Book Discussion of Christopher Norris’ “Epistemology: Key Concepts in Philosophy”
Concluding Scientific-Realist Postscript –
After restating some things said in section I, Norris states that he has tried to represent opposing positions fairly, without caricature. The issue has been around so long, that everyone has a legitimate point to make, although not all of their points are legitimate—but the legitimate points make unlikely any philosophical knock-down argument (last section).
No matter how many examples of progress piled up by the realist; despite the reality that such progress would be a miracle “if not the assumption that most of its theories were true and that most of its referring (e.g., natural-kind) terms picked out real-world objects, structures and properties thereof”—the anti-realist can always retort with the argument from error (last section), and the realist can (again, last section) point out this thesis as self-refuting, relying on realist cardinal distinctions between truth and falsehood or scientifically justified and unjustified belief. So, realism wins on metaphysical (or logico-semantic) grounds, as well as on epistemological grounds, as “best providing both a generalized account of the relationship between truth, knowledge and belief and a means of explaining just how that relationship is exemplified by various well-documented episodes of scientific theory-change.”
The resolution to the science wars (between science and some in the ‘cultural left’) is 1) “encouraging respect for the real achievements of the natural sciences—the fact that they have discovered (not ‘constructed’ or ‘invented’) a great many truths about the physical world” and 2) “offering a sense of the historical or socio-cultural contexts in which scientific work actually gets done”. 1 is referring to the context of justification (and reminds me of my thinking on moral truth—that it is either created/constructed, discovered, or nonexistent), 2 is referring to the context of discovery.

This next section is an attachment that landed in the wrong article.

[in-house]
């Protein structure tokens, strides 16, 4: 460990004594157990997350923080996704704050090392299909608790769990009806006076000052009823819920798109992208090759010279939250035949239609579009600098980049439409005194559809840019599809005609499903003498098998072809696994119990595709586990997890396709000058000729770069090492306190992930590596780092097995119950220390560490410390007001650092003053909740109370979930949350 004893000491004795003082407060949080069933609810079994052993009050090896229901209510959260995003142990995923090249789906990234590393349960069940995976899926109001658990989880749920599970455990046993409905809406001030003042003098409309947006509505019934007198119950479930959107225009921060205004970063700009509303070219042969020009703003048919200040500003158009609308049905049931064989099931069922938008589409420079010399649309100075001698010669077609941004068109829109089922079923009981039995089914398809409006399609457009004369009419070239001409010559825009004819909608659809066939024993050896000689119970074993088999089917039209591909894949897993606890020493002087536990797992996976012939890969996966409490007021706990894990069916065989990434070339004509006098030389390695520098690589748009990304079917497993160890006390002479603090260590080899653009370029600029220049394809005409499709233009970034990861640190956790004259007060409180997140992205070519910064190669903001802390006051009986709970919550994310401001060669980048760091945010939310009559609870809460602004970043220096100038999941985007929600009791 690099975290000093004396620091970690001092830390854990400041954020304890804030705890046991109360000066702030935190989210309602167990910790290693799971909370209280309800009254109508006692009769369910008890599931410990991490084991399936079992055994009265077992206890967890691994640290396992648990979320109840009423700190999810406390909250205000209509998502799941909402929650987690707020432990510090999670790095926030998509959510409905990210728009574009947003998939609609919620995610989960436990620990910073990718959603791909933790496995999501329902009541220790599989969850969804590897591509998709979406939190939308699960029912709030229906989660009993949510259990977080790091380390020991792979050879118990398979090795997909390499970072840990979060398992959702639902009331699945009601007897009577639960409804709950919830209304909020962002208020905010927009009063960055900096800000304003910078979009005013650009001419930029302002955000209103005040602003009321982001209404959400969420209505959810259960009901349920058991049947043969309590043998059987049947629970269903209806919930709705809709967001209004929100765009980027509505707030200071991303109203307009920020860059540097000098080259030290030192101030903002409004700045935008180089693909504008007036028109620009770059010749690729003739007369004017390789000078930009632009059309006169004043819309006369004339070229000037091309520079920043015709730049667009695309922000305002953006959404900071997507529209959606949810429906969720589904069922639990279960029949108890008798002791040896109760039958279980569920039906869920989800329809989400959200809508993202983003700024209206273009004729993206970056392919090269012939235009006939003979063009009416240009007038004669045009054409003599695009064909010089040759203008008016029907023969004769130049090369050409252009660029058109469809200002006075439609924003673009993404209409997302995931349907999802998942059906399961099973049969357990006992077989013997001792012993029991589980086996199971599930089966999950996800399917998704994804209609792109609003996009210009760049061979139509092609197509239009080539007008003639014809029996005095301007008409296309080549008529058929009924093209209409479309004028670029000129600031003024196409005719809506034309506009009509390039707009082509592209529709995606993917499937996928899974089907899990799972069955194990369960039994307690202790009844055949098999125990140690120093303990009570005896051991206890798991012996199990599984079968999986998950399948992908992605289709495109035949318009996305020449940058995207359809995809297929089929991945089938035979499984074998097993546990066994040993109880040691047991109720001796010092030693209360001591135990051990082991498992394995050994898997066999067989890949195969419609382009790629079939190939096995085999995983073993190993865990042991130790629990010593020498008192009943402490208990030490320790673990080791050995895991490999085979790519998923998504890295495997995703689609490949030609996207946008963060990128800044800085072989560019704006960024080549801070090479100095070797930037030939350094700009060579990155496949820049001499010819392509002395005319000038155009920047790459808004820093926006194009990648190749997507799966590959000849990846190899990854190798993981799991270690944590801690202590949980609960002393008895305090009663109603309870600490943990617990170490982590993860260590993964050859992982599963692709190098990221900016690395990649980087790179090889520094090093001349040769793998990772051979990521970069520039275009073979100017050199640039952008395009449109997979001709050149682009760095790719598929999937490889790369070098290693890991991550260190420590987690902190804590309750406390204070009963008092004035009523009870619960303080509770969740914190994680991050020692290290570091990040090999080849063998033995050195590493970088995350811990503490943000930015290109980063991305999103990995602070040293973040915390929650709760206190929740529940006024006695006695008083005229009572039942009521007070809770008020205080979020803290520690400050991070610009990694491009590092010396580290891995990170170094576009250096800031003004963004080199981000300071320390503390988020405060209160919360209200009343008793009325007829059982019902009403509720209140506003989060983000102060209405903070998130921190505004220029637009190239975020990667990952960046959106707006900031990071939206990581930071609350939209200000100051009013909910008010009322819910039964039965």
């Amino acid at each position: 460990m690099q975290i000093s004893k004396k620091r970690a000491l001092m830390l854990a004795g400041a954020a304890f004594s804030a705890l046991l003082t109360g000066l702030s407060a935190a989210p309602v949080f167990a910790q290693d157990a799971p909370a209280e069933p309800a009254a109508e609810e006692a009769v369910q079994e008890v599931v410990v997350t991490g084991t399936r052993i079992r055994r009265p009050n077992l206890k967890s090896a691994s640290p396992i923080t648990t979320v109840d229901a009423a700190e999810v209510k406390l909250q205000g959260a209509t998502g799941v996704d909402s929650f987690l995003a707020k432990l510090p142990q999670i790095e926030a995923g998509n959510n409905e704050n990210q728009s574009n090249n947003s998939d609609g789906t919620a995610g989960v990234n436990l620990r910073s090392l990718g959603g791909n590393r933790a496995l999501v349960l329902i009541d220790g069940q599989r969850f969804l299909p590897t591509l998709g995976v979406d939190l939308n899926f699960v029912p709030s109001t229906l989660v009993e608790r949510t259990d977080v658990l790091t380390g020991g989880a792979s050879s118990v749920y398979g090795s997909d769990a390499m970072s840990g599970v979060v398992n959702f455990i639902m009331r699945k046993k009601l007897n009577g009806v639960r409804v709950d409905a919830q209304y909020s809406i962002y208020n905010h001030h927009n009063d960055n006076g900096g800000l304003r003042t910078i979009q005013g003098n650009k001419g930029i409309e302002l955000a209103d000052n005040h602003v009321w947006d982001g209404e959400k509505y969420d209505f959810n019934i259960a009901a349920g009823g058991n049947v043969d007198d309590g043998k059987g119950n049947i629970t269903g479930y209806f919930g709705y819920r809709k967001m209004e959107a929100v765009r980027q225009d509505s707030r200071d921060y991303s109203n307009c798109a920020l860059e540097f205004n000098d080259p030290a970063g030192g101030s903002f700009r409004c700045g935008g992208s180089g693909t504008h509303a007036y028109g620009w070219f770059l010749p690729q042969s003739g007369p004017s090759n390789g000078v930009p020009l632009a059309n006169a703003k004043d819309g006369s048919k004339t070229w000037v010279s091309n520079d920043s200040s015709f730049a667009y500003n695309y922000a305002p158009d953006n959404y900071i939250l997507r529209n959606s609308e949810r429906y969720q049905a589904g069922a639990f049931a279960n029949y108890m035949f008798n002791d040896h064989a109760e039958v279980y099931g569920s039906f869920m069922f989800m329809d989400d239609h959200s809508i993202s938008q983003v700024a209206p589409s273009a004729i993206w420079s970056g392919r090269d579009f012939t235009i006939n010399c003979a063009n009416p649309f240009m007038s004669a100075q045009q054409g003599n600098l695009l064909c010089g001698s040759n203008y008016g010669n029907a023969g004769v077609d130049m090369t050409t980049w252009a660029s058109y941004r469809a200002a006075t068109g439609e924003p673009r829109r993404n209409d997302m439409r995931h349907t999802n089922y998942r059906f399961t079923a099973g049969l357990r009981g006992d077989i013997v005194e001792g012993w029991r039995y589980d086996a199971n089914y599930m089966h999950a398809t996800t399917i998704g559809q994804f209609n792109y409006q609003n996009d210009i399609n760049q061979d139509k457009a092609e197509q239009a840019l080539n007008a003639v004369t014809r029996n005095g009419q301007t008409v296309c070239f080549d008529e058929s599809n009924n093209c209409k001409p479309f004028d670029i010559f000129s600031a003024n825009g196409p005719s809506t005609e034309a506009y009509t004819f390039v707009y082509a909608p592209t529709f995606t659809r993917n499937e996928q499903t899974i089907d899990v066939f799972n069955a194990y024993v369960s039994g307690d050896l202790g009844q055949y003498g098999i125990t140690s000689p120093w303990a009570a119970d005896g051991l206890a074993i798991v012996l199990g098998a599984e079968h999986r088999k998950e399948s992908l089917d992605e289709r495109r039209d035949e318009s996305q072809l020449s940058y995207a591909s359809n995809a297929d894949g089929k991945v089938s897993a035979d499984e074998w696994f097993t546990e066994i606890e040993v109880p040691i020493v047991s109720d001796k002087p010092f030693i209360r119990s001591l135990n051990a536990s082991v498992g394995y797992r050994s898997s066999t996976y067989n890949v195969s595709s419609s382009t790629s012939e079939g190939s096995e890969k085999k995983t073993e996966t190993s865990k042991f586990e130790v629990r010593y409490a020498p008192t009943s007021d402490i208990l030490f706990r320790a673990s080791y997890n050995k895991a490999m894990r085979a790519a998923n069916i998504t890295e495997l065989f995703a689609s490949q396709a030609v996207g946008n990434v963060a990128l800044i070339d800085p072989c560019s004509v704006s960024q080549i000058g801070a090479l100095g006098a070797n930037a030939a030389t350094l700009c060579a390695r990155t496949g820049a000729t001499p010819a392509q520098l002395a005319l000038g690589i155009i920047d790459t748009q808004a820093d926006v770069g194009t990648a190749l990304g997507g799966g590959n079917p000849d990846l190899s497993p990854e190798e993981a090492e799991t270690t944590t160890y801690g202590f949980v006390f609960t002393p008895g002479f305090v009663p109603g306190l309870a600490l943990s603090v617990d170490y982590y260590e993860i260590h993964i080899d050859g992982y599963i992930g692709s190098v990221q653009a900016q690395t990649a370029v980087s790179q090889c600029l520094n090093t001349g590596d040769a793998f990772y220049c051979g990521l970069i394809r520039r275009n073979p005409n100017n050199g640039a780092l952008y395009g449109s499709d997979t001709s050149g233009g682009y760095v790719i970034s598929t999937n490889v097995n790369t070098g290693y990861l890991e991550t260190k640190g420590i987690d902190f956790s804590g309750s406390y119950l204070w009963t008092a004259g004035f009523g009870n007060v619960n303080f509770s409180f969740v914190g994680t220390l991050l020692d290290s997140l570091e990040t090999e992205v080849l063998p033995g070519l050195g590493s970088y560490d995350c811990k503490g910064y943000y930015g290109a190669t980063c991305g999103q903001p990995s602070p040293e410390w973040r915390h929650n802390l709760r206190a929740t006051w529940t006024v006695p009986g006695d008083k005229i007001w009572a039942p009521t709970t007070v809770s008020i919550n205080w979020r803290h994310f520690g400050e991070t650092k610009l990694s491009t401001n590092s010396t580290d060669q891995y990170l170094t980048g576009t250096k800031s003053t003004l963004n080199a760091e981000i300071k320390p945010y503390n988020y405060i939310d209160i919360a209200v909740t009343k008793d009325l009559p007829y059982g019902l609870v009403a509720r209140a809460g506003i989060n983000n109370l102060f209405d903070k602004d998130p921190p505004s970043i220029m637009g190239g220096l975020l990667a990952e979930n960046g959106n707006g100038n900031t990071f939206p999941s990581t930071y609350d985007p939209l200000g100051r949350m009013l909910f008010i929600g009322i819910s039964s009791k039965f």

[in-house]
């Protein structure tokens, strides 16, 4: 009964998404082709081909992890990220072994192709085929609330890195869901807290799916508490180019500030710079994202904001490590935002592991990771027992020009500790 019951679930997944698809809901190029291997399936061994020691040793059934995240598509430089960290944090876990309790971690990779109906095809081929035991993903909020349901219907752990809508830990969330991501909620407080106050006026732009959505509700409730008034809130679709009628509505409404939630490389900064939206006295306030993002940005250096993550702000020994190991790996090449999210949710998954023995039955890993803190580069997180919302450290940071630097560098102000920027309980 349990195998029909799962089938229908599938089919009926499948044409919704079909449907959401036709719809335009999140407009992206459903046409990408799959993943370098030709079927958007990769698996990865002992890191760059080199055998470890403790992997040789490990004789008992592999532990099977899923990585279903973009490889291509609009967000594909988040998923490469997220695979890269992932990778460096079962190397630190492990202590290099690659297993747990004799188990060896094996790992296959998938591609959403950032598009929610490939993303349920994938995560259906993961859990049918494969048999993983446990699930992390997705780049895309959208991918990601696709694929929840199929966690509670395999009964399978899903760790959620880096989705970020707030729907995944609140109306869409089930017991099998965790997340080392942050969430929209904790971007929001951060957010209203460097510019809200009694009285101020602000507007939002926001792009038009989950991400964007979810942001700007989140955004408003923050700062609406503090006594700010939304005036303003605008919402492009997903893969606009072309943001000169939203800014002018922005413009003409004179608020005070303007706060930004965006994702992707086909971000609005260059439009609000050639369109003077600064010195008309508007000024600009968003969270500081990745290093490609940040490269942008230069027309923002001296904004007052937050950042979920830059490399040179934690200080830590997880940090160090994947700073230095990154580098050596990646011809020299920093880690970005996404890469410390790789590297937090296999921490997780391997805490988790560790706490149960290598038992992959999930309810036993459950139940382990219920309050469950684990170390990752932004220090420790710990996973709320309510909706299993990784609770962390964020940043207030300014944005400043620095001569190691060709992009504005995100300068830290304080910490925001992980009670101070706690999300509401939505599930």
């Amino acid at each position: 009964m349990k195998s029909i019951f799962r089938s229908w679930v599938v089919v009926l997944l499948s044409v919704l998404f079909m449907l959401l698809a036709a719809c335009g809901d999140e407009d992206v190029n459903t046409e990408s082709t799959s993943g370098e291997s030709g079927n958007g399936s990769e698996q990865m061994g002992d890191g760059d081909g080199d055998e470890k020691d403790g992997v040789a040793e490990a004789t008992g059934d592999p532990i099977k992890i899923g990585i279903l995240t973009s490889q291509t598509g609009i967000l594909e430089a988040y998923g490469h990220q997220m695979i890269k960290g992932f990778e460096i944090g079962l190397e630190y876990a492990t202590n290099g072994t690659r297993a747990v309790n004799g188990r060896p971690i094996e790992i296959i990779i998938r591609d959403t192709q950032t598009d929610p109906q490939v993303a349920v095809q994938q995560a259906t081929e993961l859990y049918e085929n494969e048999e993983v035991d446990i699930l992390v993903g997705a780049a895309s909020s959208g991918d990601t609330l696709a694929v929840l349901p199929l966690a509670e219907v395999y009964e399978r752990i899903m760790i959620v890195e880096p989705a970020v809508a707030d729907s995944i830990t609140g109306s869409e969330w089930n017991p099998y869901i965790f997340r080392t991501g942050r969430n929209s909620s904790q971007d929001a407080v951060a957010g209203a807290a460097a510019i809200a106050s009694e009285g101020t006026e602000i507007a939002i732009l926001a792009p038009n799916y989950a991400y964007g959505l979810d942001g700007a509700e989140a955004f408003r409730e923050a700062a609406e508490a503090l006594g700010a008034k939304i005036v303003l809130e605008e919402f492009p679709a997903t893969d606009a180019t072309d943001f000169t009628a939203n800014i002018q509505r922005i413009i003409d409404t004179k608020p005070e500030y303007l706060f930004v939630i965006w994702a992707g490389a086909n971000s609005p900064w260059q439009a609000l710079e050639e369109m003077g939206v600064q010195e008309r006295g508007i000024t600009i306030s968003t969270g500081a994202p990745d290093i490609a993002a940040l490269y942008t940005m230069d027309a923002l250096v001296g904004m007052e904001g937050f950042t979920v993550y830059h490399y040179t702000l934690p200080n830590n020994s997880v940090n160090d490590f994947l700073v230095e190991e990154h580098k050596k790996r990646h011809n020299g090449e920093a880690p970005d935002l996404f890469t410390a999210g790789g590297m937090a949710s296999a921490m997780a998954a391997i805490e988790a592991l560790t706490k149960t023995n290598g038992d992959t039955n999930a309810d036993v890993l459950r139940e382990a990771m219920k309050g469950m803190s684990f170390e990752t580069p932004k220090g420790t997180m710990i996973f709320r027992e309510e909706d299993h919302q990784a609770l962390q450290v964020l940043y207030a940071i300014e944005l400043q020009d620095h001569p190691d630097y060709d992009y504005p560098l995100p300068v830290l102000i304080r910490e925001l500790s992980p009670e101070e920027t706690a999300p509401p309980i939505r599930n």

The strong sociologist is inconsistently and unnecessarily suspicious of every other science but sociology (despite “building in a principle of ‘reflexivity’, which treats their own claims as equally subject to socio-cultural analysis”). The ‘science-studies’ or ‘strong’-sociological rubric does not distinguish between those two contexts, replacing them with the notion of ‘parity of esteem’, requiring that “we treat all theories…as products of socio-cultural class-interest or some clearly marked ideological parti pris” (whatever parti pris means…I think I catch the meaning of the sentence, though). This is seen in Shapin and Schaffer (Leviathan and the Air-Pump) urging us to see that both Hobbes and Boyle were subject to class-based interests and pressures. But this fails to explain “why so much of modern science—including technological applications—should have turned out to vindicate the truth of Boyle’s theory and to make no sense on the Hobbesian account. This is the idea of inference to the best, most adequate or rational explanation, an approach that is mostly rejected or ignored by the ‘strong’ sociologist but which has a fair claim to account most convincingly (i.e., with least need of miracles or ‘cosmic coincidence’) for our knowledge of the growth of scientific knowledge.” Shapin and Schaffer also work on a kind of ‘reverse-prejudice’ principle—agreeing with Hobbes’ “proto-Foucauldian conception of knowledge as produced in and through the operations of social power”—rather than treating Hobbes and Boyle both with impartial parity—disagreeing with Boyle’s more realist leanings. They are not really being impartial, just as sceptics are not really not deciding—they are deciding not to decide.